Holocaust survivor shares story



The difference between knowledge and wisdom, knowledge is what you know, and wisdom is what you do with that knowledge.

 Paula Marks Bolton, 91, is a survivor of the Holocaust, living in the Detroit area. She speaks twice a week and the Holocaust Memorial Center on Orchard Lake Road in Farmington Hills, about 20 minutes northwest of campus.

She was born in 1926 in Ozarkow, Poland, where she lived with her mother, father and three older brothers. Her father made textiles and her mother loved to bake. Bolton and her brothers went to the same public school. One of her brothers, who was very good in school, made sure Bolton understood her work and helped her with school work all the time.

Two of her brothers got married, the oldest had children and lived nearby. 

 Their neighborhood had a large Jewish population. She only remembers a few anti-Semitic outbreaks, but could never imagine what would happen next.

 “I was 13 years old in 1939,” Bolton said, “when the Nazis invaded Poland.” 

 She says two of her brothers were taken first. One brother, the second oldest, was able to run away before the Nazis came. Bolton heard from the streets “Alle Juden aus, all Jews out.” When the Nazis came back for her and her parents. Bolton, her family and hundreds of other Jewish people were marched down the street to a school.  It was dark, no chairs or tables in the classrooms, where they sat on the floor waiting for the next direction. 

 One of the guards was a neighbor. Bolton’s mom pleaded with him to save her daughter, but the guard hit her and said “I do not know you.”

He did know her, their children played together, did homework together and had dinner at each other’s house. That night Bolton was pulled out of the classroom, alone, and tossed across the hall in a room filled with other children, screaming and crying.

 “We were orphans already,” said Bolton.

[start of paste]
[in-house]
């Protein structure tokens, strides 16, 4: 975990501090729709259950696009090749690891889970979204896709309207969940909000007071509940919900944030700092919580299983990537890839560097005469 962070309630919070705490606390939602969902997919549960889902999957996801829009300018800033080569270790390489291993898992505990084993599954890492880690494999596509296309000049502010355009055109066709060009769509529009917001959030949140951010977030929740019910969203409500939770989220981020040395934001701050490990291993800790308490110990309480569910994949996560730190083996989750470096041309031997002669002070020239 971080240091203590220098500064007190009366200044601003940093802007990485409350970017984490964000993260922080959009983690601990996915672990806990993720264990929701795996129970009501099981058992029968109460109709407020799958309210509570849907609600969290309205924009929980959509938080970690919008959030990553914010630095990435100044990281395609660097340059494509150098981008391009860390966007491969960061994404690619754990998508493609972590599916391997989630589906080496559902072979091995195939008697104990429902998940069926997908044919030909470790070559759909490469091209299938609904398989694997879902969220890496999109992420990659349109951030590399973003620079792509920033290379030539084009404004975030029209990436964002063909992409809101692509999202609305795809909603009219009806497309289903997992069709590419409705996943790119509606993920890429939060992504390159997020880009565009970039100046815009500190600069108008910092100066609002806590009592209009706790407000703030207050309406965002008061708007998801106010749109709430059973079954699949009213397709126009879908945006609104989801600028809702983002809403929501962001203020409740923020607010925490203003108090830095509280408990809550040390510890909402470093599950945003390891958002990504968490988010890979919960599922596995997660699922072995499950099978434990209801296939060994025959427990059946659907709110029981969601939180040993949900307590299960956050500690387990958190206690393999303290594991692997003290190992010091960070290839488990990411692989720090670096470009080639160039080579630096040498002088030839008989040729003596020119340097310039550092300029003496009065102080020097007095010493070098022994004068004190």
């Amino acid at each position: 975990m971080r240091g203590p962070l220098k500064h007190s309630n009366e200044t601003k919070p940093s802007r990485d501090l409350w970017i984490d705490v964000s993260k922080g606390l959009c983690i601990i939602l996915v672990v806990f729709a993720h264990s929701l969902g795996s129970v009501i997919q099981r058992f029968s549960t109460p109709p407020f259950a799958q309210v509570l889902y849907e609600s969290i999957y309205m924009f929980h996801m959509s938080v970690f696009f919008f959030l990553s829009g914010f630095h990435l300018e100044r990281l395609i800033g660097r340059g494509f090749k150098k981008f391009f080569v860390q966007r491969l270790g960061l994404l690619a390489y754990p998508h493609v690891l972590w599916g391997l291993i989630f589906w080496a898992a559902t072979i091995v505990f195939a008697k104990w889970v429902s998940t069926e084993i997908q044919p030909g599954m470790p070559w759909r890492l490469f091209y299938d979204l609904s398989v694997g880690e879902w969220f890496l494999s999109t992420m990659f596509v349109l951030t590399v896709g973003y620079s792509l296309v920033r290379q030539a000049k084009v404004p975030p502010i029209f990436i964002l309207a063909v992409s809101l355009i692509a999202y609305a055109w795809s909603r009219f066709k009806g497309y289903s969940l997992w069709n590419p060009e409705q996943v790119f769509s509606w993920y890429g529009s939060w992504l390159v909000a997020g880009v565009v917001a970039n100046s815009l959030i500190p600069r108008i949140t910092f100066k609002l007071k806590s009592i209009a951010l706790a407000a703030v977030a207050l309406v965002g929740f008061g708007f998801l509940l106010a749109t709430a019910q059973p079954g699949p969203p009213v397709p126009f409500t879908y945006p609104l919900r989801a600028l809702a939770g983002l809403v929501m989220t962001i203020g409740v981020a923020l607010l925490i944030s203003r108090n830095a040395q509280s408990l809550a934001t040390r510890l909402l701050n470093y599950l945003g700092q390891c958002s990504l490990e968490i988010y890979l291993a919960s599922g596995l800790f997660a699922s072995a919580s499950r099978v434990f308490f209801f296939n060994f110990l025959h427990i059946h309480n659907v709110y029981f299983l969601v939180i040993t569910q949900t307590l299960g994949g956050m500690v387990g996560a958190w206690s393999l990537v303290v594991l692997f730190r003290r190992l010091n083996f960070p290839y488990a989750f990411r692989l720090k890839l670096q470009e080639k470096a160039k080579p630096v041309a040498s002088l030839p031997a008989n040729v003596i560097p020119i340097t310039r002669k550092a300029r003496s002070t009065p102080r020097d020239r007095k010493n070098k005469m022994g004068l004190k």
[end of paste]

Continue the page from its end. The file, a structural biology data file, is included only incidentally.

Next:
For the past twenty-seven years, Bolton has been sharing her story of these traumatic events to teach love and understanding.  Bolton uses her horrible experience to make herself stronger, to help others learn to understand about our differences and care for each other. “

 Her life changed so fast. She was just like everyone else, went to school, loved her family and respected her neighbors. Bolton was a child during this hard time, torn away from her family and marched into multiple ghettos, which were like holding spaces for Jews. Jewish families would take these children in and treat them as their own.

 After the ghettos, she was moved to four different concentration camps. She tells the ordeals of being kept prisoner for five years. She was humiliated, her dignity was lost and health was destroyed. They would constantly count the girls, forcing them to get naked and stand outside in front of the guards. They were feed one piece of bread and a small bowl of soup daily.

 Within these nightmares she shares an experience of compassion from one German Foreman, that meant a lot to her. He told her “to survive no matter what.” He gave her food and rags to keep warm. She did not know why he helped her, he could have been killed for doing so. Her only regret she has was not asking his name.

 “Seeing all the beautiful faces in the audience gives me the energy to continue to share with you all,” Bolton said.

Bolton and her husband came to the United States at age 24 and they became a U.S. citizen a few years later and had two daughters. She is now a grandmother of one granddaughter and a great grandmother or two boys. She is proud to say her granddaughter is in the Army and was sent overseas a few years ago.  She went to school, studied fashion and design, she worked at a fancy boutique on Livernois, Nat Green. She also volunteered often with the Jewish Women International (JWI), and for 17 years was the president of JWI. The JWI helped many people with education, raise money for poor and battered women and children. And now she shares her story with anyone who will listen.